From a genealogical perspective, the Smithsonian Institute article linked below discusses recent discovery of an unknown human ancestor. The Smitsonian article includes a message from an earlier article from Nature Communications (Nature Communications volume 10, Article number: 246 (2019)):
“Since anatomically modern humans dispersed Out of Africa, the evolutionary history of Eurasian populations has been marked by introgressions from presently extinct hominins. Some of these introgressions have been identified using sequenced ancient genomes (Neanderthal and Denisova). Other introgressions have been proposed for still unidentified groups using the genetic diversity present in current human populations. ”
Returning to the Smithsonian article:
“A recent study used machine learning technology to analyze eight leading models of human origins and evolution, and the program identified evidence in the human genome of a “ghost population” of human ancestors. The analysis suggests that a previously unknown and long-extinct group of hominins interbred with Homo sapiens in Asia and Oceania somewhere along the long, winding road of human evolutionary history, leaving behind only fragmented traces in modern human DNA.”
As an aside, I do wonder about the article’s ‘out of Africa’ theme because it does not mention or examine the Rh Negative blood type humans, ancestors of which appear to be isolated, and which clearly did not follow that same ‘out of Africa’ pathway. Supporting this question, perhaps, we have this additional comment in the original Smithsonian article:
“I’m not even sure it makes sense to talk about ‘introgression events’ when that seems to be the norm.” In fact, because only eight models were tested and many others could be possible, [Iain] Mathieson adds that the new findings are “certainly a plausible scenario, but the reality is likely even more complex.”
I agree with Mathieson. I suspect that we still have much to learn about our human origins, and that, of course, is a good thing, but it also tells us that we may never ‘know it all’ about any subject concerned with human evolution. And, as much as I like and respect the Smithsonian, I’m not sure that it will be the organization that reveals the truth to us all. Its past is still a bit checkered by what it it has hidden from us (e.g. human giants) and what it has revealed to the public. Why all the human origin secrets? Are humans not smart enough to know the truth?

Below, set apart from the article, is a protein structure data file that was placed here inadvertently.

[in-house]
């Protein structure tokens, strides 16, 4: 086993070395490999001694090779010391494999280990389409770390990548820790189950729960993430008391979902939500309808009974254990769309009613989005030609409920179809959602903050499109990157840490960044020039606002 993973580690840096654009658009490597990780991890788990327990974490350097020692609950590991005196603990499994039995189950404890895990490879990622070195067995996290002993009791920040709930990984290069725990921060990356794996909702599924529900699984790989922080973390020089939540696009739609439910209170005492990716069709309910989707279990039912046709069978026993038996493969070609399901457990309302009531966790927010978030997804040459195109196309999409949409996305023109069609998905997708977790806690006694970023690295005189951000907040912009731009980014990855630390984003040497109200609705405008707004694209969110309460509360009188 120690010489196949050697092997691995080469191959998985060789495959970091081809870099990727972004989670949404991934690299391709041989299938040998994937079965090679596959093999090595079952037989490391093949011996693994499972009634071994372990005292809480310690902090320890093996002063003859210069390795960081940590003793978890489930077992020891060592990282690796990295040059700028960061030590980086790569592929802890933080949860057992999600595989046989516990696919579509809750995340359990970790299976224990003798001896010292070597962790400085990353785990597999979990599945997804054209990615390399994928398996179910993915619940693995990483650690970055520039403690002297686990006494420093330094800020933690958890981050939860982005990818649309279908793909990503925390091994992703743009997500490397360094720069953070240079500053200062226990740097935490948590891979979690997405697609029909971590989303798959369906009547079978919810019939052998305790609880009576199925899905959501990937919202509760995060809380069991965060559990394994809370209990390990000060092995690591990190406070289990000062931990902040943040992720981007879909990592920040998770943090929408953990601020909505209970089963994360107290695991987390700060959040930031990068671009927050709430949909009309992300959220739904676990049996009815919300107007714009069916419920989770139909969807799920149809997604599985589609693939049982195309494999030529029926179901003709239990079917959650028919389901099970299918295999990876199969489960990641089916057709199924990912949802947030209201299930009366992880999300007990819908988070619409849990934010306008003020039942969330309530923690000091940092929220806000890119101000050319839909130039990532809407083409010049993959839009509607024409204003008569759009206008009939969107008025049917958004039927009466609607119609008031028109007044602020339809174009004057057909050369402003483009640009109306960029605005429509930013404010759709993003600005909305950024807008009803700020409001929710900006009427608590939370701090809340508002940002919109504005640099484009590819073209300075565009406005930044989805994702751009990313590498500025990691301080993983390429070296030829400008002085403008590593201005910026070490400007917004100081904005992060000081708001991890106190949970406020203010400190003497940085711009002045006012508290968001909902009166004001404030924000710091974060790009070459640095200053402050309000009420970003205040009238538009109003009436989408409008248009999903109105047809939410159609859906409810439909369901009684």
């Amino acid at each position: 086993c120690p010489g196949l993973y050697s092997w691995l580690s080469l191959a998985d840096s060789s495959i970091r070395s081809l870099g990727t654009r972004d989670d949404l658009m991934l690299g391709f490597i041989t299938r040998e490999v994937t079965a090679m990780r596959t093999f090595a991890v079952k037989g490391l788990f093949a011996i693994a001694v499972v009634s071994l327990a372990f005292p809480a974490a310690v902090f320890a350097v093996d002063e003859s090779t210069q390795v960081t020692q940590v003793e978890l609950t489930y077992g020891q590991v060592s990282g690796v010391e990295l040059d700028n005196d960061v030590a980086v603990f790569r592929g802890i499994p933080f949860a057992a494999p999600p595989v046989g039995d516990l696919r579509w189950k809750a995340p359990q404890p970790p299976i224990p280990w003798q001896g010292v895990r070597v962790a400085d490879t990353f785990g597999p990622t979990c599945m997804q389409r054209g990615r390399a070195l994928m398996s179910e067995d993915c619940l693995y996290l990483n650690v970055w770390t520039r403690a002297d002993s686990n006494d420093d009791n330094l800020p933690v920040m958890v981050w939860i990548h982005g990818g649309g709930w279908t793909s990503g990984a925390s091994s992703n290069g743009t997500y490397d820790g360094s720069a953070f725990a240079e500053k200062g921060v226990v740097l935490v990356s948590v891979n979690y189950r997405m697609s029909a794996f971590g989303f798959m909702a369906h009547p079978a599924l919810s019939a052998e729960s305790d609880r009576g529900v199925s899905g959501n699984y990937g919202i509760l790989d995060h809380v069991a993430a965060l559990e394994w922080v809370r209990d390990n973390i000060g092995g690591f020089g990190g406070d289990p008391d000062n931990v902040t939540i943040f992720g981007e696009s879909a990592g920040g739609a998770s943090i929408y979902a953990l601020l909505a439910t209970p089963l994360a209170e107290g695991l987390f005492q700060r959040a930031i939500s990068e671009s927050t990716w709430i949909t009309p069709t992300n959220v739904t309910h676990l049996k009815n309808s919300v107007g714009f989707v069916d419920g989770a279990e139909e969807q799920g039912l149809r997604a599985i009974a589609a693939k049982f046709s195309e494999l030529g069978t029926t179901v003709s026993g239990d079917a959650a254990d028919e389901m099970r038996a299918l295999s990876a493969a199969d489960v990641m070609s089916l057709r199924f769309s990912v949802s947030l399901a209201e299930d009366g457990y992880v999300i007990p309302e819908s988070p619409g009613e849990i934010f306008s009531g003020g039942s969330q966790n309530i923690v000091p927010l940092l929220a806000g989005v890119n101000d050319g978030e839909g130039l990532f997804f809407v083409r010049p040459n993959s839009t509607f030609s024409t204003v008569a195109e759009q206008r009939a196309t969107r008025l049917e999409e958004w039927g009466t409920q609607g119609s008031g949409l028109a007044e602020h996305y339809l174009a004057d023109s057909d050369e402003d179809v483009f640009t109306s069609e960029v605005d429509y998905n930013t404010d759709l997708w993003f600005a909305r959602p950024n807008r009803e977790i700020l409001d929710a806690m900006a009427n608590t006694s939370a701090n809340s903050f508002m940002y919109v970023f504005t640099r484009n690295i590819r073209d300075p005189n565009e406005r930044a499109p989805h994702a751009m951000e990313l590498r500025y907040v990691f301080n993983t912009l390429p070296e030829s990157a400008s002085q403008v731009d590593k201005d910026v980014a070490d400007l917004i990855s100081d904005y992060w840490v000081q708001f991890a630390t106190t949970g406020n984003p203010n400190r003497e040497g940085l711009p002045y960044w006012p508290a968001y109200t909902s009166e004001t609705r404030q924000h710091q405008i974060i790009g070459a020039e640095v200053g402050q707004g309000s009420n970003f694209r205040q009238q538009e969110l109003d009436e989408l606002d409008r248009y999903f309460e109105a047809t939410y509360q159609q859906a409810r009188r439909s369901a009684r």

From a Randomhouse.ca article (The Basque History of the World), we have this information about the Rh Negatives:
“Less subjective physical evidence of an ancient and distinct group has also surfaced. In the beginning of the twentieth century, it was discovered that all blood was one of three types: A, B, or O. Basques have the highest concentration of type O in the world-more than 50 percent of the population with an even higher percentage in remote areas where the language is best preserved, such as Soule. Most of the rest are type A. Type B is extremely rare among Basques. With the finding that Irish, Scots, Corsicans, and Cretans also have an unusually high incidence of type O, speculation ran wild that these peoples were somehow related to Basques. But then, in 1937, came the discovery of the rhesus [blood] factor, more commonly known as Rh positive or Rh negative. Basques were found to have the highest incidence of Rh negative blood of any people in the world, significantly higher than the rest of Europe, even significantly higher than neighboring regions of France and Spain. Cro-Magnon theorists point out that other places known to have been occupied by Cro-Magnon man, such as the Atlas Mountains of Morocco and the Canary Islands, also have been found to have a high incidence of Rh negative.
“Twenty-seven percent of Basques have O Rh negative blood. Rh negative blood in a pregnant woman can fatally poison a fetus that has positive blood. Since World War II, intervention techniques to save the fetus have been developed, but it is probable that throughout history, the rate of miscarriage and stillborn births among the Basques was extremely high, which may be one of the reasons they remained a small population on a limited amount of land while other populations, especially in Iberia, grew rapidly.
“Before Basque blood was studied as a key to their origins, several attempts were made to analyze the structure of Basque skulls. At the beginning of the nineteenth century, a researcher reported, “Someone gave me a Basque body and I dissected it and I assert that the head was not built like that of other men.”
So, when do we get to know the truth, the whole truth, and nothing but the truth, about human evolution? Maybe never. Or, maybe next year. 😉
Note that, if big government and big pharma, for their own selfish control reasons, were not trying so desperately to learn all of our human DNA structures, I would likely be suggesting that we all go out and have our DNA tested in order to help the research and ultimately learn the real pathway to our own ancestral roots, but they are, so I don’t. From a genealogical perspective, I suspect we can learn what we need to know in our own private searches for our own ancestral past.